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Home / Tips and Tricks / Trump announces plan to use 150 million rapid Covid tests previously touted

Trump announces plan to use 150 million rapid Covid tests previously touted



The White House originally billed the deal to get testing conducted by Abbott Laboratories as a potential trailblazer in combating the coronavirus pandemic. But without detailed federal guidelines on how the tests were distributed, states and cities remained divided, some of them suppressing how these types of rapid tests and others could best be used for the testing technique known as “screening” – which involves routinely testing for people’s symptoms have or not.

Trump announced the distribution plan in the White House Rose Garden Monday afternoon, claiming the testing effort would “allow any state to regularly test any teacher who needs it”.

“I am pleased to announce that we are announcing our plan to distribute 1

50 million Abbott point-of-care tests in the coming weeks,” Trump said in the rose garden on Monday.

Of course, many schools across the country have been open for weeks without full trial access, despite the Trump administration’s continued attempts to reopen schools and businesses despite the ongoing pandemic.

And the plan marks a linchpin of the Trump administration and the president who has repeatedly and inaccurately claimed that more coronavirus testing in the U.S. would lead to more coronavirus cases.
Earlier in the pandemic, Trump said he told his staff to slow down coronavirus tests, but leading federal health officials have claimed they were not told to.

Trump appeared to be taking a different approach to rose garden testing Monday, saying an increase in coronavirus testing efforts, and therefore an increase in expected cases of asymptomatic coronavirus in low-risk patients, “shouldn’t create an undue alarm”.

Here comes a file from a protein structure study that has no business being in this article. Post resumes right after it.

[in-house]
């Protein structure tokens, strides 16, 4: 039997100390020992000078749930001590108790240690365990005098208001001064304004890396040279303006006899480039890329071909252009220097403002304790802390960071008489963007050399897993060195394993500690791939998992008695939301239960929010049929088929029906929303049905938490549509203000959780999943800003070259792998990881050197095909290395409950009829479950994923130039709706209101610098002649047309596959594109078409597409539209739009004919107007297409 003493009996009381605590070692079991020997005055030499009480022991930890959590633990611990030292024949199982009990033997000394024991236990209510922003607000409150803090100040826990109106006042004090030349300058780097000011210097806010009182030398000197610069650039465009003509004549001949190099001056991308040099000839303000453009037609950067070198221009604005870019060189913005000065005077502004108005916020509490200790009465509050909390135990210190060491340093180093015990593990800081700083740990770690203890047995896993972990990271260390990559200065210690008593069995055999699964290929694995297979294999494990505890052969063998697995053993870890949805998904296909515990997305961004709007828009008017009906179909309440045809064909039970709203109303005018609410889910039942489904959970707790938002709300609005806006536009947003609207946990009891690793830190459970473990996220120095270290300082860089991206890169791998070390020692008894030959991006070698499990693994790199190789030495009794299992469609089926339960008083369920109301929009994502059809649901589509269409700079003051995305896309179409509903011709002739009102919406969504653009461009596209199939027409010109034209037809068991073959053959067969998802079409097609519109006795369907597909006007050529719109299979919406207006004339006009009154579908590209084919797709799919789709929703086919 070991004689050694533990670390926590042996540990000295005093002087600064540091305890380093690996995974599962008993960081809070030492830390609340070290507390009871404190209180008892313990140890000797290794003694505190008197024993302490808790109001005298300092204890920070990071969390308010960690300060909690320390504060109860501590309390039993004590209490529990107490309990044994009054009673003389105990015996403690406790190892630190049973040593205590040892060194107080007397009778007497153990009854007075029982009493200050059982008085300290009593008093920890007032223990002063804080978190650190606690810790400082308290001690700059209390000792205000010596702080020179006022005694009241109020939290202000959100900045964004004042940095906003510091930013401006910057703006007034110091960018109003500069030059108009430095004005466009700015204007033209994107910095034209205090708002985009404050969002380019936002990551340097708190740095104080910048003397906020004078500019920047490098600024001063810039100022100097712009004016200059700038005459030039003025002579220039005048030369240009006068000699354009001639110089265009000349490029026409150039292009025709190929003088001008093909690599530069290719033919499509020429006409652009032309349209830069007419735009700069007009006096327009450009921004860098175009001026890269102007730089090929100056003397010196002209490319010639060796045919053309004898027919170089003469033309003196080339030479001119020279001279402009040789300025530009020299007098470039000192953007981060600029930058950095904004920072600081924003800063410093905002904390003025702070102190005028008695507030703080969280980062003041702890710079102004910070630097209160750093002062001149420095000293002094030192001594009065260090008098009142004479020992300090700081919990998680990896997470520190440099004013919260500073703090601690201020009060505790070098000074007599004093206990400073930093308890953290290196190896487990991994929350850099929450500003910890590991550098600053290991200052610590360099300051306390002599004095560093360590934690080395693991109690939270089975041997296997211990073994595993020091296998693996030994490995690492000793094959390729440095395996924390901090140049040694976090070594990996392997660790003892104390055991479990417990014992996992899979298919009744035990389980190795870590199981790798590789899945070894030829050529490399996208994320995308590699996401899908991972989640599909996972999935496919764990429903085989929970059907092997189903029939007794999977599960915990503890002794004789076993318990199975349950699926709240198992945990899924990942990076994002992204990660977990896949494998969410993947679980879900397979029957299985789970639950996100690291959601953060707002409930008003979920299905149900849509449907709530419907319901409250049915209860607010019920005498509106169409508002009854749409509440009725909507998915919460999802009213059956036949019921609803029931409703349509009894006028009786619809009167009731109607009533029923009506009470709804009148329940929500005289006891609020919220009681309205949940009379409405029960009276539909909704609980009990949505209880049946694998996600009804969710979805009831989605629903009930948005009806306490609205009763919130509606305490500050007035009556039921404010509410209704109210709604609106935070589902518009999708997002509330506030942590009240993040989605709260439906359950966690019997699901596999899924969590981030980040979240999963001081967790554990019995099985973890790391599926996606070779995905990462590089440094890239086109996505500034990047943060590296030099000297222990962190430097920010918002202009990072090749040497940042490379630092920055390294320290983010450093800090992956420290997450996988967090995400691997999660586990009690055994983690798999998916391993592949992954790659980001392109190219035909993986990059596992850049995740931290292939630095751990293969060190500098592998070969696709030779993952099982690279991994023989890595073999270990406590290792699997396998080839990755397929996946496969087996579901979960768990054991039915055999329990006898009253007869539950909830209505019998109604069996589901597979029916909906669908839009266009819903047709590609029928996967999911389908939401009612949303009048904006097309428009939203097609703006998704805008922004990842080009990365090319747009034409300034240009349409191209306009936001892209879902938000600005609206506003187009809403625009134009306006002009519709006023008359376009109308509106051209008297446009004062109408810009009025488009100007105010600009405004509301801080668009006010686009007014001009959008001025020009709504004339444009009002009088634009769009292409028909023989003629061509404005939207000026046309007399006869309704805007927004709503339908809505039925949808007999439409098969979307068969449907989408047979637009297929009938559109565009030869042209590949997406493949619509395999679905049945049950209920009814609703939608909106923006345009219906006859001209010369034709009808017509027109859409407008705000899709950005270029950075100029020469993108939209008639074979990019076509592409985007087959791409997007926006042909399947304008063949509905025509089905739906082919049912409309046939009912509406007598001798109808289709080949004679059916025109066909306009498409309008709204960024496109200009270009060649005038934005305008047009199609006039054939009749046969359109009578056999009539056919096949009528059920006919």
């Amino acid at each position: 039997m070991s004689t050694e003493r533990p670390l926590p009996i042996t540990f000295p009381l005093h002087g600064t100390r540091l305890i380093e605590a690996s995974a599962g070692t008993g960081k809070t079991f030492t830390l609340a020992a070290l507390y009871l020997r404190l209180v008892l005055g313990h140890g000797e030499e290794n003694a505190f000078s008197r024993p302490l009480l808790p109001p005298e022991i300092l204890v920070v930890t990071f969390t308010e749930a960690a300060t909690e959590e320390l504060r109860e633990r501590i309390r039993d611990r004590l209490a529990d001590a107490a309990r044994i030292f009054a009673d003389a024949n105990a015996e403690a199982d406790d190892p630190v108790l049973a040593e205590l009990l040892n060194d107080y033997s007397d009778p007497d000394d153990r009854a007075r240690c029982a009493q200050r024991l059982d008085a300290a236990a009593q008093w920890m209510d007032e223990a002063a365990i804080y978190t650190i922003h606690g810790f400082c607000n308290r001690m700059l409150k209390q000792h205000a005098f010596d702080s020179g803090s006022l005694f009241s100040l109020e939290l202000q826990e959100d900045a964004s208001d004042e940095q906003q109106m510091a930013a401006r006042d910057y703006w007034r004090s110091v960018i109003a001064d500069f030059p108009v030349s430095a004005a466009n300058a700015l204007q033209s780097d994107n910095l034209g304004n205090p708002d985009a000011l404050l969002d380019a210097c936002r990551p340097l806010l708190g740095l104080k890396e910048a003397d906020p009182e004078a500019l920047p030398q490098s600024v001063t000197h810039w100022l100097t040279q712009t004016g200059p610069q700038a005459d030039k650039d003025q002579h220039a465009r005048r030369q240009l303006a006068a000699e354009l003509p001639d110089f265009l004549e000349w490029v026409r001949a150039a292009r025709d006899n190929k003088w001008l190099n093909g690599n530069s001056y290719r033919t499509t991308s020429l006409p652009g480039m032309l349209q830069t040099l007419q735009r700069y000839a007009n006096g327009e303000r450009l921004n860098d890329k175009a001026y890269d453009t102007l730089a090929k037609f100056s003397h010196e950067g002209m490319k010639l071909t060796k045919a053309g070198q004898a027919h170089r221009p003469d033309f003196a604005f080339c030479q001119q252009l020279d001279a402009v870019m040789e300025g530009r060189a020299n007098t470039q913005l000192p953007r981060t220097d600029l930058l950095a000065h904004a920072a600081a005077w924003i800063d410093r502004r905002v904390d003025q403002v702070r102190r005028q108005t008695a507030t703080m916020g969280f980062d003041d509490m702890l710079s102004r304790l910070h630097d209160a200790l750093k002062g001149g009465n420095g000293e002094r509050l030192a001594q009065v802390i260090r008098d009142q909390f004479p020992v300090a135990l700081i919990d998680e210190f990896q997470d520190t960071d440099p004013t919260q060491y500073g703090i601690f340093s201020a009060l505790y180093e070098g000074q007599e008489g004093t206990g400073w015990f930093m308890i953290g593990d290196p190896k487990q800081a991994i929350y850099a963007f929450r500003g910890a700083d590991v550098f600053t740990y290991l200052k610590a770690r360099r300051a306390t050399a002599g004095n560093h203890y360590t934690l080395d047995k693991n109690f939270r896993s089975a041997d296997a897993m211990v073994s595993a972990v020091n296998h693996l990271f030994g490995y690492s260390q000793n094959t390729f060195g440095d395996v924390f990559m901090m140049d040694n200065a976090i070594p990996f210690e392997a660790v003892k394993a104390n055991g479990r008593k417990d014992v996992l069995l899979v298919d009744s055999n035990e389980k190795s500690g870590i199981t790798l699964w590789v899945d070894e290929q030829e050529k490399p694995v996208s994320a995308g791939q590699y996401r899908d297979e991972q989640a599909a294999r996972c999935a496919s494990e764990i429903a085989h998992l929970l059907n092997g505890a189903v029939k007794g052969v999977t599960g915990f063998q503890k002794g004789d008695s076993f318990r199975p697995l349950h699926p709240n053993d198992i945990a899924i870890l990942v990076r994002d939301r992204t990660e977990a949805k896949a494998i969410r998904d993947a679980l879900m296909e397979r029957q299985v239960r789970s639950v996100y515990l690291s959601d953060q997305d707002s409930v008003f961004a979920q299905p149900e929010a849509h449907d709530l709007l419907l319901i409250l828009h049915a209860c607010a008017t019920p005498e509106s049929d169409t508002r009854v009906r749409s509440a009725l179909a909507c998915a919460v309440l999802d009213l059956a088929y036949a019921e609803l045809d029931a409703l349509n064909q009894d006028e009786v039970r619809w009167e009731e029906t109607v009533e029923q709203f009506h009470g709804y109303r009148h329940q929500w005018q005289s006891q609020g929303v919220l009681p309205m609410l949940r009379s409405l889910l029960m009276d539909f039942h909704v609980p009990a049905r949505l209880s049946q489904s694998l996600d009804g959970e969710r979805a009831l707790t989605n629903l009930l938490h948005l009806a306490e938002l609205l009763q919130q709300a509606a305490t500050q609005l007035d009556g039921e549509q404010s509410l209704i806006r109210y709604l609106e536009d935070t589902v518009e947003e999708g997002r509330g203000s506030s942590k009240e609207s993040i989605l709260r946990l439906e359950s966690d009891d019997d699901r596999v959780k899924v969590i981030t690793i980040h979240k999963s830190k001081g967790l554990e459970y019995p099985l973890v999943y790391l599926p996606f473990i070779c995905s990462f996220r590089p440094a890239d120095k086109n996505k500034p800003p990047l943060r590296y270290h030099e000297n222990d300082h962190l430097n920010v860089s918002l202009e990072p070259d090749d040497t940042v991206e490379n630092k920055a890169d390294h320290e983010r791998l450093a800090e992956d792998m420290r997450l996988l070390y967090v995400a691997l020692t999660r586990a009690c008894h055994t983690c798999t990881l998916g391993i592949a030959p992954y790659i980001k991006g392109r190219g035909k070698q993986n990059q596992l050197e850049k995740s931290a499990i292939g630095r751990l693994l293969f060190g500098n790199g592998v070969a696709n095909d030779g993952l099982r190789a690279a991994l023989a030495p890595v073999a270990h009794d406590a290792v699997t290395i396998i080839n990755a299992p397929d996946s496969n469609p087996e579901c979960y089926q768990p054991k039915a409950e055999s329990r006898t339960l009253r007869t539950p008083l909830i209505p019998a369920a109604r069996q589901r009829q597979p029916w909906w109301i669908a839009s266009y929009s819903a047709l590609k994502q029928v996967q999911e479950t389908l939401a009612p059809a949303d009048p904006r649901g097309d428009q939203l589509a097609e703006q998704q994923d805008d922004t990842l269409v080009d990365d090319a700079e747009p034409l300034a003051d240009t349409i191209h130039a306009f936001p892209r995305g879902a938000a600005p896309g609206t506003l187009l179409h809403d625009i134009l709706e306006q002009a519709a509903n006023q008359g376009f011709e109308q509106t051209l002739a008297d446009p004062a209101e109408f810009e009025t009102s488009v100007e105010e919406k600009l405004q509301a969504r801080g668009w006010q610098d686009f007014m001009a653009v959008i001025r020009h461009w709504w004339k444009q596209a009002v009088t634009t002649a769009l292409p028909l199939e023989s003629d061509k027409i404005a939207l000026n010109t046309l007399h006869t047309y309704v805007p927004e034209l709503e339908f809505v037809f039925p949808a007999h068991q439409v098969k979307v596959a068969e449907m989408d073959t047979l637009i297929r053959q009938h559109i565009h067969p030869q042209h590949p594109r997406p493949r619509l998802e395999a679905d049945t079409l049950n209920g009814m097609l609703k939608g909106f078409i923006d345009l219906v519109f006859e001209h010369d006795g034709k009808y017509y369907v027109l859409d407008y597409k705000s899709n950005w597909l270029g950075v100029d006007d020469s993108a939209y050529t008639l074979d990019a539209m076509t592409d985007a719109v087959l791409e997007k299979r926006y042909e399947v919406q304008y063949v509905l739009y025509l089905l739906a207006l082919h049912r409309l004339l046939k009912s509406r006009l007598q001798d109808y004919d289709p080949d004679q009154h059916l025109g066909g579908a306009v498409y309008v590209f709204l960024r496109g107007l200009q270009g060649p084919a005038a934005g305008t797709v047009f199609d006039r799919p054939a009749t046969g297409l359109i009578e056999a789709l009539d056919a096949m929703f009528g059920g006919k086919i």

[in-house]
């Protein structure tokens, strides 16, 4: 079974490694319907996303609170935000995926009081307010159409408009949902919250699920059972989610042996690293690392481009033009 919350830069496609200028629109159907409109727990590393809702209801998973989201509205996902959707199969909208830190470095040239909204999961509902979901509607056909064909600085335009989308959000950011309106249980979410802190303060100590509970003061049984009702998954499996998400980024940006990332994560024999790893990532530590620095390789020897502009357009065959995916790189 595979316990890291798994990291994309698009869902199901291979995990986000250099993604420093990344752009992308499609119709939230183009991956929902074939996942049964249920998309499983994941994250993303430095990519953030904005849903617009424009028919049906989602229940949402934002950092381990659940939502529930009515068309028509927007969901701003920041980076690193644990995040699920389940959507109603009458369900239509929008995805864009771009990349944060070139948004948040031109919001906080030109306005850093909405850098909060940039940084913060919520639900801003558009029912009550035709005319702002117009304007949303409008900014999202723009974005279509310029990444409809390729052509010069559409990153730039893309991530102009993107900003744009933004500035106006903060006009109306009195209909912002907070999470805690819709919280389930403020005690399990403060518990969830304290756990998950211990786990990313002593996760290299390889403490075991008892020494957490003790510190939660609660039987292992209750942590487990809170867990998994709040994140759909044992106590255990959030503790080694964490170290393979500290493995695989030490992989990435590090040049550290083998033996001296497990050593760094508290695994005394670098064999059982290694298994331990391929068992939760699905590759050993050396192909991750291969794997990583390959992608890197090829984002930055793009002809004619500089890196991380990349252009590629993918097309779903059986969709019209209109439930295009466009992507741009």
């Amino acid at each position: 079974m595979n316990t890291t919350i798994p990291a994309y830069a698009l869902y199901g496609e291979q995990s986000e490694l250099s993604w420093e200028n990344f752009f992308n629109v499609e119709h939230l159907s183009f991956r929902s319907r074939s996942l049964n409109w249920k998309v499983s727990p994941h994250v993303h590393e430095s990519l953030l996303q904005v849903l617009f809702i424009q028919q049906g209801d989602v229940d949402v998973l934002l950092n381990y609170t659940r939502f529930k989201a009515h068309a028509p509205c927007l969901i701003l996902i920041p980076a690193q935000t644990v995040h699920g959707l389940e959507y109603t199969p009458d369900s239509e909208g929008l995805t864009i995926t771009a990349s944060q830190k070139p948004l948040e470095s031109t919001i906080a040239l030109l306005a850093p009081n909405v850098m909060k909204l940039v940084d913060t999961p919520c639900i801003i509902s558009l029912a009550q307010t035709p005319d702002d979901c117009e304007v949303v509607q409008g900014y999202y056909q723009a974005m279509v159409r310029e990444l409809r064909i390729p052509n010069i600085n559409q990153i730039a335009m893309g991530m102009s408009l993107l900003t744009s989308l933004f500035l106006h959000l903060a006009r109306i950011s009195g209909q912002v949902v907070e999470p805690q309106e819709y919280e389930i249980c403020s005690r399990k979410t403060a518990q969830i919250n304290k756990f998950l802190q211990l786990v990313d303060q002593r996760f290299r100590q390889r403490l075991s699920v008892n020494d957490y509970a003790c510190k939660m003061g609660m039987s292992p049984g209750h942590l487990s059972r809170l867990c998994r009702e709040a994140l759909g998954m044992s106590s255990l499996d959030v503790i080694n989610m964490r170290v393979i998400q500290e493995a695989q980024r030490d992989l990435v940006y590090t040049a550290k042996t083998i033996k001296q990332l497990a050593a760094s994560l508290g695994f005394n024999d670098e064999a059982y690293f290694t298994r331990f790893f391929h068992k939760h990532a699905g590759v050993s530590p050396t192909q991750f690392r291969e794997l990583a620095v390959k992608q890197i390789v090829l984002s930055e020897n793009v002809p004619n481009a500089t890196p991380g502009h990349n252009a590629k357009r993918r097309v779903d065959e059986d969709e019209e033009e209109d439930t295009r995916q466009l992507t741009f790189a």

“If we massively increase the testing capacity, we will identify more cases in asymptomatic individuals in low-risk populations. This should not set off an inappropriate alarm,” Trump said. “The total number of cases is not a complete success metric. Hospitalization capacity and death rate are far more telling. As we run more tests, you will automatically have more cases.”

About 100 million tests, the president said, “will be given to states and territories to aid efforts to reopen their economies and schools immediately and (as) quickly as possible.”

And 50 million tests are being conducted “to protect the most vulnerable communities,” including nursing homes, assisted living facilities, hospice care, historically black colleges, and tribal nation colleges.

Adm. Brett Giroir, the Trump administration’s coronavirus test tsar, said the federal distribution plan would allow governors flexibility in delivering the tests, but offered some guidelines for prioritization, including implementing coronavirus screening.

“Governors have the flexibility to use these tests at their discretion. However, we strongly encourage Governors to use them in environments that require only rapid, low-tech point-of-care testing, such as this Open and keep our K-12 schools open, support critical infrastructure and first responders, respond to outbreaks specifically in specific populations or locations, and review or monitor in congregation environments, “Giroir said.

The U.S. Centers for Disease Control and Prevention said in its coronavirus guidelines in August that some people with no symptoms may not need testing, even if they’ve been in close contact with someone known to do so Virus has. The guidelines were reset earlier this month to re-emphasize that anyone who has come into contact with an infected person should be tested for coronavirus.

CNN’s Ali Zaslav, Betsy Klein, Curt Devine and Drew Griffin contributed to this report.


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